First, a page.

90 days on the stands…

The March Issue of Asimovs in Harvard Square

The March Issue of Asimovs in Harvard Square

So the March issue of Asimovs will soon be off the stands, completing the 90 day span in which my stories have been pushed out to 25,000 readers or so, mostly as paper. Newsstand sales make up less than 10% of that number, but they do occur, as this photo conclusivelly proves. Knowing that an issue exists, on the stands, with my name in it, my story in it, has been wonderful.

I walk from magazine stand to magazine stand and I look at them, on the rack. I’ve spent at least one day for each issue doing this. I guess this should be embarrassing. But it isn’t.

Small upticks in circulation at Asimovs and Analog, combining paper and digital sales suggest that on the whole that e-readers aren’t simply cannibalizing print sales but are broadening the genre short fiction readership. Good new for those of us writing it! The end of the fiction magazine has been somewhat delayed, which is a good thing.

Still, short fiction nowadays is mostly a training ground, a place to find a voice and learn a craft and find a community. It is also of course a destination, a thing-in-itself, worthy, like poetry or fine art, of serious attention and respect. As with fine art and poetry a handful of rock-stars even make a kind of living mostly doing it.

But writers making a living write at longer lengths. My first novella sale to Asimovs in 2013 represents my first step down that path, away from short fiction, towards the novel. It is time to get cracking. I’m healthy, I have the time and the support, and for the first time in my life, I can safely say, I seem to be able to to this at a professional level. Sheila Williams and Gordon Van Gelder are people I respect. These are magazines I respect.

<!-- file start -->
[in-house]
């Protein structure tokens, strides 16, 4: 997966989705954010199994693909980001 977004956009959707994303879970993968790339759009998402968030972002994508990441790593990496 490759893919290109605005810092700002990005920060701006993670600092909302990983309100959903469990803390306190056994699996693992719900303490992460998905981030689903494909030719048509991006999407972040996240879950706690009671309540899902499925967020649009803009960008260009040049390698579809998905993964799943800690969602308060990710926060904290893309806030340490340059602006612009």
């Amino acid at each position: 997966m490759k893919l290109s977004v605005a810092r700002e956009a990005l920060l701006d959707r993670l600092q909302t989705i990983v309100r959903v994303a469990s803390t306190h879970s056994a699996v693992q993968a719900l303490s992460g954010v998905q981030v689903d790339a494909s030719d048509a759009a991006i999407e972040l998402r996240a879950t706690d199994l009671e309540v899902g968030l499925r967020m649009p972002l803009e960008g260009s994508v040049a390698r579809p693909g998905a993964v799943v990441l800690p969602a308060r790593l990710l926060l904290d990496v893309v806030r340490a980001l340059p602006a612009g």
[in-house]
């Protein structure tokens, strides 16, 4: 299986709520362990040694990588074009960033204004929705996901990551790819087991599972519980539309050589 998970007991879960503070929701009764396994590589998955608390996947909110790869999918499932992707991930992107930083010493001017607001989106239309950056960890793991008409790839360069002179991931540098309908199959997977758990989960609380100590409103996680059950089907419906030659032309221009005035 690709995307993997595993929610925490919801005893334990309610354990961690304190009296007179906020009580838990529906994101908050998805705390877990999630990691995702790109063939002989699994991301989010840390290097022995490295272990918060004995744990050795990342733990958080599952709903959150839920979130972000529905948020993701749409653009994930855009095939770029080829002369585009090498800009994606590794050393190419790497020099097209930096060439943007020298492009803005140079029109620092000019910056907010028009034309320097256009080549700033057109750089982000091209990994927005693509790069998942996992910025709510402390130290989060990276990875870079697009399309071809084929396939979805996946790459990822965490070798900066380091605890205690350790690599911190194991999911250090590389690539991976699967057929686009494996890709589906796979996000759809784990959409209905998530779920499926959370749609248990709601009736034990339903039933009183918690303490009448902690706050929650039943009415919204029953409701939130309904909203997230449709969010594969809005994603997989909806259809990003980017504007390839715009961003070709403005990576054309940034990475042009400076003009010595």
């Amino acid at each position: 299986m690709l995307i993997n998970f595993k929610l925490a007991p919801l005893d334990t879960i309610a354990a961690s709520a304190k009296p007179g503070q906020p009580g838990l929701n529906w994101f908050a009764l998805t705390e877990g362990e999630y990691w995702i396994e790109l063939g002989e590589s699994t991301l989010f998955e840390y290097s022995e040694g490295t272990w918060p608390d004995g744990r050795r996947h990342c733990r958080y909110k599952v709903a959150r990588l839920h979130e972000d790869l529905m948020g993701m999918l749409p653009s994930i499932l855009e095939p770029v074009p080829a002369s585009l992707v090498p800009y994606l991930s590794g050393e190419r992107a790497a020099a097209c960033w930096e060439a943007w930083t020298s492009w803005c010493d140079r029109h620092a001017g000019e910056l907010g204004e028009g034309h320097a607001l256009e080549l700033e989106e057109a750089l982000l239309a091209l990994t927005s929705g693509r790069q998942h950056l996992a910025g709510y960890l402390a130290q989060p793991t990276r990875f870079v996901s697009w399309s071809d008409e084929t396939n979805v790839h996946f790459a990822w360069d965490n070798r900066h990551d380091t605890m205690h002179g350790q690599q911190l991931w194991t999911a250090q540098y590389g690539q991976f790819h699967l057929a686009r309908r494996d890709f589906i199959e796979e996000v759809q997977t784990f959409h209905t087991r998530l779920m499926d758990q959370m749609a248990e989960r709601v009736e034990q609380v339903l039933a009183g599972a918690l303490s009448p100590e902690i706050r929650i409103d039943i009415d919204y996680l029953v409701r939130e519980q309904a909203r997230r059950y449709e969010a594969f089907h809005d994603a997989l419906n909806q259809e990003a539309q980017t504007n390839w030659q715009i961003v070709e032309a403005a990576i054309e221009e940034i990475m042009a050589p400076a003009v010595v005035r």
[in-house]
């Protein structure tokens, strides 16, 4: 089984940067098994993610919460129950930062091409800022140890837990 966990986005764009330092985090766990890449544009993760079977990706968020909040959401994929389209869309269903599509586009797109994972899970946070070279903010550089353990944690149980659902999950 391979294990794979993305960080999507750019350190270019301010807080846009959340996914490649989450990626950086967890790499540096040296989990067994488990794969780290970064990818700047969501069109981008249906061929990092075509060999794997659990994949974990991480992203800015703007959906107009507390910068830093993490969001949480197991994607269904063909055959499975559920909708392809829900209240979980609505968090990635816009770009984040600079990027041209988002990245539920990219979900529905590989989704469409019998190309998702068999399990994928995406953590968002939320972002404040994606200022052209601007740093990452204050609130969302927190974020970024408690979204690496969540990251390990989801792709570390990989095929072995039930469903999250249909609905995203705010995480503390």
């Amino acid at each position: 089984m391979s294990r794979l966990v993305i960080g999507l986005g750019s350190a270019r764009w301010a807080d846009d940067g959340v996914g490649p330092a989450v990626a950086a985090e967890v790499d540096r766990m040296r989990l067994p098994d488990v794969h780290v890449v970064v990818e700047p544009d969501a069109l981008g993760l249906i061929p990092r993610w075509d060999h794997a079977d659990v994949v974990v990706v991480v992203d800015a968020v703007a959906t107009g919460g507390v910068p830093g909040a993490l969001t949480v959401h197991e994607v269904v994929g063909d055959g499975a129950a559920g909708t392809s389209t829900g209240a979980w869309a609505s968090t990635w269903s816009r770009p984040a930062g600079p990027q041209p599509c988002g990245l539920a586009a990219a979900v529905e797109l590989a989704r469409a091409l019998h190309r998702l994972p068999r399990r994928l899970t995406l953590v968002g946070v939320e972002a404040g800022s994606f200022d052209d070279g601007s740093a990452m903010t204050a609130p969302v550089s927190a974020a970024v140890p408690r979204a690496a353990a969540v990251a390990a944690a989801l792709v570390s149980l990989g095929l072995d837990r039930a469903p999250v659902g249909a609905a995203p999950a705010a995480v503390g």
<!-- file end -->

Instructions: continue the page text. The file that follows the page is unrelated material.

When I have read them over the years, I’ve never really felt, ever, “why is this in here?” Some stories are more to my tastes than others, but in every story I’ve read, I’ve caught some spark, some flash of quality, some thing that made me think, yeah, OK, I see why they bought this.

Now I have no choice but have a similar feeling about my own work. I’m in this game.

I may not be to everyone’s taste. I’m probably a tiny footnote in the grand history of the genre. But my ticket has been stamped. I am on my way. If I am ever to do this thing the time is now.

I read the magazines and reach out to my fellow writers, my TOC mates (writers who share a table-of-contents) and I walk the icy streets of Boston and Cambridge, looking at my issues on the rack, reminding myself, that my time is now. I’m a late bloomer. Maybe that’s OK. Keep moving. Make your mark.

I invite my fellow writers, young and old, to reach out to each other. Write notes to the writers you have loved your whole life, and tell them so. Write notes to your TOC mates. Do workshops and conventions. Bring yourself to this thing. I left fiction for twenty years and now I’m back and it is still here, still real, still important, as meaningful as you yourself make it.

Posted in Making a Writing Life, My Publications

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